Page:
The Silk Road has emerged as one of the key geocultural and geostrategic concepts of the 21st century. Built around narratives of maritime and overland trade and exchange connecting Asia with Africa and Europe, Silk Road discourses are rewriting histories, remapping futures. In the age of Belt and Road, they now operate as platforms for international trade, diplomacy, infrastructure development and statecraft.
The ascendancy of the Silk Road in international affairs means it is also fast gaining currency across academic disciplines, migrating outwards from Archaeology, Asian Studies and History into International Relations, Political Geography, Religious Studies, Public Health and Urban Studies, to name a few. Such developments raise important questions about how to interrogate and locate the Silk Roads, conceptually and empirically.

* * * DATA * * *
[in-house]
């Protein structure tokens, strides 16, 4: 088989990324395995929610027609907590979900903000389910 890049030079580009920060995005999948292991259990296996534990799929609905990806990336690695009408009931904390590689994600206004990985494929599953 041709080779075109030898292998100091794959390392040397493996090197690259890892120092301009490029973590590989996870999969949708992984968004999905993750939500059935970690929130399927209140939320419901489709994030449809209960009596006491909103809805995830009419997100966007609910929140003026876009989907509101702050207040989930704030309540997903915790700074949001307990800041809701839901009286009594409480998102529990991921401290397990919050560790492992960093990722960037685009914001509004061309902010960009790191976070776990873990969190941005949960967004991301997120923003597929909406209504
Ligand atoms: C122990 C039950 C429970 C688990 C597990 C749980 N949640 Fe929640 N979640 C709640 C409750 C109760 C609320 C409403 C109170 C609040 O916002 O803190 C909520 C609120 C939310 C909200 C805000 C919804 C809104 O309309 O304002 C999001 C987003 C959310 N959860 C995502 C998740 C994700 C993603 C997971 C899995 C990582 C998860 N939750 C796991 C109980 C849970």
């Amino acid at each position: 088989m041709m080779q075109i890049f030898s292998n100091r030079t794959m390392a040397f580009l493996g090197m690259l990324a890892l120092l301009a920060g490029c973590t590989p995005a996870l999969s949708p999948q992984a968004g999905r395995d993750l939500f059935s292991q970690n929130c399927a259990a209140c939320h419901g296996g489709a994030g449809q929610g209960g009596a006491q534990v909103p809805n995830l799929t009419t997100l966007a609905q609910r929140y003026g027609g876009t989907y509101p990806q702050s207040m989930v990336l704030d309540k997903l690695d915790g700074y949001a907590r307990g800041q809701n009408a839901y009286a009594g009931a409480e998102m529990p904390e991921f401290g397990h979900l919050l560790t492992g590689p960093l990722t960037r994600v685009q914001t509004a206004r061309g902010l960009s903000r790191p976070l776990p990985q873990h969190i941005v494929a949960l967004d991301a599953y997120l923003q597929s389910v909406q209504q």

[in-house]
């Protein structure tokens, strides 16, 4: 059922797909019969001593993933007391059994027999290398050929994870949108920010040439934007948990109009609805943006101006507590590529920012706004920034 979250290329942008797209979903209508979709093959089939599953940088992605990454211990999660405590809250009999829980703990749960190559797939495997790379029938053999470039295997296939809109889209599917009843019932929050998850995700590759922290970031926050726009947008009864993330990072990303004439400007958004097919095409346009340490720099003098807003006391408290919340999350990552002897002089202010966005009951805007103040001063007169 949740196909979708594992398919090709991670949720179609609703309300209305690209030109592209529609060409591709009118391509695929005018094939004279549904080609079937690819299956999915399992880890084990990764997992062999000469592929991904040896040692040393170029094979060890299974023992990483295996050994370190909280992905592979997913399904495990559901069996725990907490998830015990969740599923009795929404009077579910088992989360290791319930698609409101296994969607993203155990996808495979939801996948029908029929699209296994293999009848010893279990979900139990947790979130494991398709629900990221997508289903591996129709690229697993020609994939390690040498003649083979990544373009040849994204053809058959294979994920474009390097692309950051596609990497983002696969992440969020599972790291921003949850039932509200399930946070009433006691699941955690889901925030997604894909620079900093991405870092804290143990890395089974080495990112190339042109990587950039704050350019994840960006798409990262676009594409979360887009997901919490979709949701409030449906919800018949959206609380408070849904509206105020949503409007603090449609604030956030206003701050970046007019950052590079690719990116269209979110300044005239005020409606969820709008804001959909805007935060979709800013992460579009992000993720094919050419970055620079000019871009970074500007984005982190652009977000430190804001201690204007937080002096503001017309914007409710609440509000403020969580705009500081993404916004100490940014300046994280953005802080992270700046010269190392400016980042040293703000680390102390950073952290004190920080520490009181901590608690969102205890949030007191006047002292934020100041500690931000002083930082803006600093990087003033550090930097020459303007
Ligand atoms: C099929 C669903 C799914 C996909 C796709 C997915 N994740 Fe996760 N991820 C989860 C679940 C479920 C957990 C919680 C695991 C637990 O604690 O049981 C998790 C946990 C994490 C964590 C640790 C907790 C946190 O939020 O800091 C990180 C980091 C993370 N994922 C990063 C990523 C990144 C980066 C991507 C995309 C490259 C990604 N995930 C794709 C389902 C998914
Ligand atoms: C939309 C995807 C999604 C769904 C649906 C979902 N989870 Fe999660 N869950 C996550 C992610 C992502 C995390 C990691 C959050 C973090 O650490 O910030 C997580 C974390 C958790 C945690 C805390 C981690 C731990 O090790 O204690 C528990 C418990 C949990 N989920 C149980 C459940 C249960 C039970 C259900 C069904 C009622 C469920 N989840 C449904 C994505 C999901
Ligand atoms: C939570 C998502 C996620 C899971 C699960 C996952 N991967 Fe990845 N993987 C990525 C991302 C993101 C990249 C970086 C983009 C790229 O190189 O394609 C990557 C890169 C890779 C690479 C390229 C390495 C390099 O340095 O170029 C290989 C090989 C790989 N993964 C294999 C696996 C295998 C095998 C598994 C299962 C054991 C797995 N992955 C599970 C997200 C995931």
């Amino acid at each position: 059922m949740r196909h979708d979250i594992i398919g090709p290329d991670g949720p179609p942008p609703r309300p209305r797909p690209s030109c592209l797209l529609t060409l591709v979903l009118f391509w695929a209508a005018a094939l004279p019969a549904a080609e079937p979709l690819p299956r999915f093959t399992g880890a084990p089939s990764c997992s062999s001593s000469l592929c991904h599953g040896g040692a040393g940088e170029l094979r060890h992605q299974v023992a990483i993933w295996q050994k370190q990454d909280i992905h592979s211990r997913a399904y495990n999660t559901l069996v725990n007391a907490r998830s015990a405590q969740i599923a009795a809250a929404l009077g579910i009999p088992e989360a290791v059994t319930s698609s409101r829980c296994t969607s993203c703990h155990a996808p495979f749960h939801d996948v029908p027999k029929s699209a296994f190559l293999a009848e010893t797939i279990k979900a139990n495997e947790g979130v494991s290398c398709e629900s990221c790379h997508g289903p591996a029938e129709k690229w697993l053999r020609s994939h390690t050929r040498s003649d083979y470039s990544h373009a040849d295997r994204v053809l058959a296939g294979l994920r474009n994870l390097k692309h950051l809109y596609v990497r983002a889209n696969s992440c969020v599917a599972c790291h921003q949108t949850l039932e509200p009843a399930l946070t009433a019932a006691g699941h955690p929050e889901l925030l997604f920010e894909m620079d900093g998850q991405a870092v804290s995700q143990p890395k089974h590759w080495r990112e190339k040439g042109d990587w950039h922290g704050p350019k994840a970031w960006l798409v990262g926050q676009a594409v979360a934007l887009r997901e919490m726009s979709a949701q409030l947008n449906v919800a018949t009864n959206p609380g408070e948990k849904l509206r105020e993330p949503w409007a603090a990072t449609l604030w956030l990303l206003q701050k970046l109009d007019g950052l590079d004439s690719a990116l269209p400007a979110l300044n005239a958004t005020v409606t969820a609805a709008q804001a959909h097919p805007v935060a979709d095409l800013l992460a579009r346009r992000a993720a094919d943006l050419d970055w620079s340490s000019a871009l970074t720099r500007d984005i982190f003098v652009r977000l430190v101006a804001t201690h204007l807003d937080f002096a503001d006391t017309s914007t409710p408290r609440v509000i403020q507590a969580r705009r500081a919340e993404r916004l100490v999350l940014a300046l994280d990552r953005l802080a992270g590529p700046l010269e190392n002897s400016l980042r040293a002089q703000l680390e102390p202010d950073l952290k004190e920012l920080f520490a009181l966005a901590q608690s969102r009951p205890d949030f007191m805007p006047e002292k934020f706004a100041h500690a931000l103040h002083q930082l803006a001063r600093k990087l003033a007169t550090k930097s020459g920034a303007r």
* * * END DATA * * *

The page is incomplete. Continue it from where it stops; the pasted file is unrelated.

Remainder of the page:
In China’s worldview the Silk Roads serve as both ‘shared heritage’ and ‘shared destiny’. So what does the idea of ‘reviving’ them for the 21st century tell us about global futures? How are we to read the Health Silk Road as a platform for COVID-19 medical cooperation across Asia and beyond? What’s really at stake in the Digital Silk Roads? And is the push for Silk Road narratives finally putting Asia at the centre of global history?
In exploring such themes, this panel takes the Silk Road as a topic of critical investigation. It addresses the urgent need to take Silk Road discourses seriously, interrogating the work they do crafting both pasts and futures around certain themes, ideologies and structural relations.
Papers are welcome that consider the Silk Roads across different contexts, in academia or policy.
Please send 250 word abstracts and author details to Tim Winter, email@example.com by 25th September 2020.